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To Get to the Other Side

A journey through Europe and its anarchist movements

Nathalie Ménigon

In August 2007, Nathalie Ménigon was released on parole after 20 years in prison.  In 1978 she founded the urban guerrilla group Action Directe, along with Jean-Marc Rouillan.  The group was libertarian communist in orientation, viewing itself as a political-military coordination for the large autonomous movement struggling in France at the time.  They had commonalities with anarchist segments of the movement, and Rouillan had fought with the anarchist group MIL against the Franco regime in Spain.  Action Directe also served as an inspiration for the clandestine anarchist group Direct Action in Canada.

Action Directe carried out a number of bombings, expropriations, and machine gun attacks against French military and government buildings, employers’ and property management groups, Israeli government concerns, the nuclear industry, and others, as part of a general struggle against capitalism and imperialism.  She and Rouillan were arrested after a firefight with police in 1980, but they were released in 1981 after fierce prison struggles prompted President Mitterand to declare an amnesty for all communist and anarchist prisoners.  In 1985, Action Directe assassinated René Audran, manager of French arms sales.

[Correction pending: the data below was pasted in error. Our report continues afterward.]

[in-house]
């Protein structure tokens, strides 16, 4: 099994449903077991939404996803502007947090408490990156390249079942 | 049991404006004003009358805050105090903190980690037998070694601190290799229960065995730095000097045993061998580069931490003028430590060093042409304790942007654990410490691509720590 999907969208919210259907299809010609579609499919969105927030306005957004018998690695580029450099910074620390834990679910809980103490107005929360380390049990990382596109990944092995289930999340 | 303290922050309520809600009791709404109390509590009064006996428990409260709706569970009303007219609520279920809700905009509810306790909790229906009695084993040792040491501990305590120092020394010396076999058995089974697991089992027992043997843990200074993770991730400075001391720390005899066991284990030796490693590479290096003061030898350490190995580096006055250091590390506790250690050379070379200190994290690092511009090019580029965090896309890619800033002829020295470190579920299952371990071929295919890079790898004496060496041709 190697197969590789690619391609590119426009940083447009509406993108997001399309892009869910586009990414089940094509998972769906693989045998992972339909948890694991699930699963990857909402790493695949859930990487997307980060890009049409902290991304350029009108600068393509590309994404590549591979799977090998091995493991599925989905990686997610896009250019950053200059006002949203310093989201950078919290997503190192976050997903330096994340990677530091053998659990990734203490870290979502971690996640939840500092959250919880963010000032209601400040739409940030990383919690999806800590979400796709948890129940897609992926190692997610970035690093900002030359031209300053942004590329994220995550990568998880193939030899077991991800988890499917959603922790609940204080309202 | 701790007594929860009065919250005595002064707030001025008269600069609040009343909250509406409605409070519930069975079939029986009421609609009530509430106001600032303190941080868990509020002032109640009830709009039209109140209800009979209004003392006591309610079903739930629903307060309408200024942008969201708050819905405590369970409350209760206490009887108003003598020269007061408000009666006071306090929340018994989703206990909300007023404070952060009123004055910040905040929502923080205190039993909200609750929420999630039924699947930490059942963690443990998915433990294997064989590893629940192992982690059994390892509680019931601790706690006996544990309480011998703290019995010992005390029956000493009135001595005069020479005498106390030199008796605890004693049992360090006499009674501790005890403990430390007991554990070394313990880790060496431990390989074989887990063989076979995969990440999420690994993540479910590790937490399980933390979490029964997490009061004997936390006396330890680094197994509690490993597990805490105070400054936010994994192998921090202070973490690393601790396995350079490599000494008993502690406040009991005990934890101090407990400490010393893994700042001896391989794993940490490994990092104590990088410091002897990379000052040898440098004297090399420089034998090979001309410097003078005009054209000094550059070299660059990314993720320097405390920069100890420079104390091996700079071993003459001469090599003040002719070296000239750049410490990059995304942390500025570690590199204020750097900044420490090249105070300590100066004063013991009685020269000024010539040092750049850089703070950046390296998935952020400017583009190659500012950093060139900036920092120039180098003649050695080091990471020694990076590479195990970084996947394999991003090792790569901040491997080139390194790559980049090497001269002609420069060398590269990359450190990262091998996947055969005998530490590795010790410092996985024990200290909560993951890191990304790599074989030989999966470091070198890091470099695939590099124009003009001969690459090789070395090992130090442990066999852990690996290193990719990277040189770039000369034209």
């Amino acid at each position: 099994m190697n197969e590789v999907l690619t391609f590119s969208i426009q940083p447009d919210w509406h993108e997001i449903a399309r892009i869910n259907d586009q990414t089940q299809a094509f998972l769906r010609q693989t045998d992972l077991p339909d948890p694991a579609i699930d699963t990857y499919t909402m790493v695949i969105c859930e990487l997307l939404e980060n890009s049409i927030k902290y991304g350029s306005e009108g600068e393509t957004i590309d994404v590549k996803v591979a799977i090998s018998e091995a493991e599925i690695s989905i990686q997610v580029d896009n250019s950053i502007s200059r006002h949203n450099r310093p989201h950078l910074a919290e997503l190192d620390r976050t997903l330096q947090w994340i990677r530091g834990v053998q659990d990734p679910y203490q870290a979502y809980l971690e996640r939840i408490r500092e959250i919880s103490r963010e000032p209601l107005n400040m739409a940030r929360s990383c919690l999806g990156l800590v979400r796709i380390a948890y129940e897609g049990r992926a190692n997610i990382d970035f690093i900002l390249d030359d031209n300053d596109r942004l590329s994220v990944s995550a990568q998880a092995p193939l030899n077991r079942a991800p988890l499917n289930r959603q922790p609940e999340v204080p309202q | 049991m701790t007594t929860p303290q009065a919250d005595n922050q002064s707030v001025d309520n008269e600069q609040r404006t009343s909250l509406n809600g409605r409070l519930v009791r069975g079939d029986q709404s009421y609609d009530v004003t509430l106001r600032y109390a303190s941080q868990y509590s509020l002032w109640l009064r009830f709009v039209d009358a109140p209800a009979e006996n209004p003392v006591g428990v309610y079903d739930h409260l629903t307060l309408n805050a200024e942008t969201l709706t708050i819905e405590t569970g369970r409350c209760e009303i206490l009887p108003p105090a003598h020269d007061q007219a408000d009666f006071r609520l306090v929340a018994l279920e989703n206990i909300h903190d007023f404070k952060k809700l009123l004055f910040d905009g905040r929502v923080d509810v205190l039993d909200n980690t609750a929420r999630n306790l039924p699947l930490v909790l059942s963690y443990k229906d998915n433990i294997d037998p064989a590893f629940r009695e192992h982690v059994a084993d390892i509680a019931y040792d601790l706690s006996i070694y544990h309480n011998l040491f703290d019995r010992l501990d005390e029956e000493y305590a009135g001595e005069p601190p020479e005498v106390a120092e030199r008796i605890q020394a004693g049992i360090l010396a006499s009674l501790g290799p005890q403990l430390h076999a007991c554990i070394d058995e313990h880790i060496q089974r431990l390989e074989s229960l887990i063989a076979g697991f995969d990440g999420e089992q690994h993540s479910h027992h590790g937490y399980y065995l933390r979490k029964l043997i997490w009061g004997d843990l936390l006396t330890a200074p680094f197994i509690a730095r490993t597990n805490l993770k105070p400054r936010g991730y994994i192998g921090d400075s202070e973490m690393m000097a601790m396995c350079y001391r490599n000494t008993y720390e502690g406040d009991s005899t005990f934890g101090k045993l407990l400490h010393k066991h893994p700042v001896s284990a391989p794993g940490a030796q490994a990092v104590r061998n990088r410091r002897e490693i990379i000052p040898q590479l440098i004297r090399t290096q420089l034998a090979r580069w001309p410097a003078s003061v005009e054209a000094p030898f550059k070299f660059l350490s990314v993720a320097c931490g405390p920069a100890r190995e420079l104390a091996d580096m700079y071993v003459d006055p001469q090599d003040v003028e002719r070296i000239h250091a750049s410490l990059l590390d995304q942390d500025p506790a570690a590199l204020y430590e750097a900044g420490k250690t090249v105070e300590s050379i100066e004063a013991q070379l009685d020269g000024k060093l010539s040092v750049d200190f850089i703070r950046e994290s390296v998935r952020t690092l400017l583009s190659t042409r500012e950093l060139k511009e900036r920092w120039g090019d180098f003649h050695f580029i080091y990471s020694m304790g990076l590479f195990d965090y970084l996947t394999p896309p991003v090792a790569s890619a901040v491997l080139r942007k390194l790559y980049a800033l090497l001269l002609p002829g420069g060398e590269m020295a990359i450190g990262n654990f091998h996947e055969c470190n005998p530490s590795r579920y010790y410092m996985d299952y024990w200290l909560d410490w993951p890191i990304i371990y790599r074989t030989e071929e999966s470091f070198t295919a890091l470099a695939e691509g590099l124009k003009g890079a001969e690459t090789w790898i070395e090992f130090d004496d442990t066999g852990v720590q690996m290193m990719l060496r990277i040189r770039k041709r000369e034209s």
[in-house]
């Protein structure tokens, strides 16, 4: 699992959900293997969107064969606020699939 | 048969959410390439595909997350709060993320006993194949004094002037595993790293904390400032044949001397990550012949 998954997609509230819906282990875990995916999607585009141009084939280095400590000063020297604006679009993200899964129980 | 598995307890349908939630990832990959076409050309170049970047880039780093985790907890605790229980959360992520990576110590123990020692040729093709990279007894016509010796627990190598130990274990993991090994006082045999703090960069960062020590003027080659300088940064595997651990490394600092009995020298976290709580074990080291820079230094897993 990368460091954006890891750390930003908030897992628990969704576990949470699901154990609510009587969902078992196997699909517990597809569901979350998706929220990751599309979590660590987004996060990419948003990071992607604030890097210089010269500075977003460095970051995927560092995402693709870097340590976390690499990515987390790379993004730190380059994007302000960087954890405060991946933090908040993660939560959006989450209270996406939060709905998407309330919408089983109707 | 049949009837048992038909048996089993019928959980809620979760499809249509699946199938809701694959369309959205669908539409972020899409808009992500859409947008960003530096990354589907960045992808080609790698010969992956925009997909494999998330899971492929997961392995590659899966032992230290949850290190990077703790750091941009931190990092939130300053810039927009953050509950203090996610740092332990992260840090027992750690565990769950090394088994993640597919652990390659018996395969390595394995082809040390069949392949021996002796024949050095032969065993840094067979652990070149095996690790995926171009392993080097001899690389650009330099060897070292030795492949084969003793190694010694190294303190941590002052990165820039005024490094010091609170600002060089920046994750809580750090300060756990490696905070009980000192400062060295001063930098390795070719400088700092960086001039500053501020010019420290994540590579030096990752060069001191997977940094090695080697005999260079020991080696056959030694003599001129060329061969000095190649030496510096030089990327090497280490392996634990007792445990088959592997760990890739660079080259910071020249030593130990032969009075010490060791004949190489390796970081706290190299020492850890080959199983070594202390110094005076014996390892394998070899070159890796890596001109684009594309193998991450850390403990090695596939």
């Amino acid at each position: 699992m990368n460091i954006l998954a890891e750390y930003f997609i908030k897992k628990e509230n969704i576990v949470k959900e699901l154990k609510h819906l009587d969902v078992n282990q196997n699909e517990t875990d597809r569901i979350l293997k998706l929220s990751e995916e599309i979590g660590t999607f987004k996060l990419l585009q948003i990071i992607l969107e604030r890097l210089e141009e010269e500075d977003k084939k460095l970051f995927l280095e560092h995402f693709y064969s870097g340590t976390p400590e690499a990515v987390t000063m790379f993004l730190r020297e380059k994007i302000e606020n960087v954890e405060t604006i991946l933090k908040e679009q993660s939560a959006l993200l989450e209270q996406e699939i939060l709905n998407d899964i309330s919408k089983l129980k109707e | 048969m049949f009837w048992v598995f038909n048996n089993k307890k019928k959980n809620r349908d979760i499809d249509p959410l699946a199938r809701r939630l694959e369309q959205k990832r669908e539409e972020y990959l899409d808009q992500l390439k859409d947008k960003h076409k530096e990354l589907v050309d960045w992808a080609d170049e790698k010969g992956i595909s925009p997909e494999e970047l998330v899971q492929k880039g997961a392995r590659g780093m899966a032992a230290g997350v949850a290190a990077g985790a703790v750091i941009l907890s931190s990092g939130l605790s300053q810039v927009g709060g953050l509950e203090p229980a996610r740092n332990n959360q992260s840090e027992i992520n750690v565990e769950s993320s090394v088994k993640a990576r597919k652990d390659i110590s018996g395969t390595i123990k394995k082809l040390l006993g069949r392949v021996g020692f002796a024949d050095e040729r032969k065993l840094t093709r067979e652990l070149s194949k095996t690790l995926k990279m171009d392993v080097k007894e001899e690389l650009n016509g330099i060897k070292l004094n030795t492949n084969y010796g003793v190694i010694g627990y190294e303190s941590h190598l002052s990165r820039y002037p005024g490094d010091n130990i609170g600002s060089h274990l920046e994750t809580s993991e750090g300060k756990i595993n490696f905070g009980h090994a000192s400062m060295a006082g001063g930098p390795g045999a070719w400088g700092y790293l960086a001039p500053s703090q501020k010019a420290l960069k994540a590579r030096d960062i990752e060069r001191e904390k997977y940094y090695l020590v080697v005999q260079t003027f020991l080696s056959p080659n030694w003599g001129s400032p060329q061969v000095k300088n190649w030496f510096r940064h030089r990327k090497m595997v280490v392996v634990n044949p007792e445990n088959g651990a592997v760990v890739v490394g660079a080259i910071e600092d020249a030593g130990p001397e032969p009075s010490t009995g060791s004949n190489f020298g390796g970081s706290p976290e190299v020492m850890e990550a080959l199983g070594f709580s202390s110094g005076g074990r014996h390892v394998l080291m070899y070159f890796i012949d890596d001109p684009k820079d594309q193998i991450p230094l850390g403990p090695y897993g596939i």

On 21 February, 1987, four leading members of the group, including Ménigon and Rouillan, were arrested and given life sentences, with no possibility of parole for 18 years.  After 20 years, she was transferred from Bapaume detention center, and was allowed to work on weekdays but at nights and on weekends must return to prison.  She was also not allowed to make public statements during the period of semi-liberty, which may be followed by conditional liberty.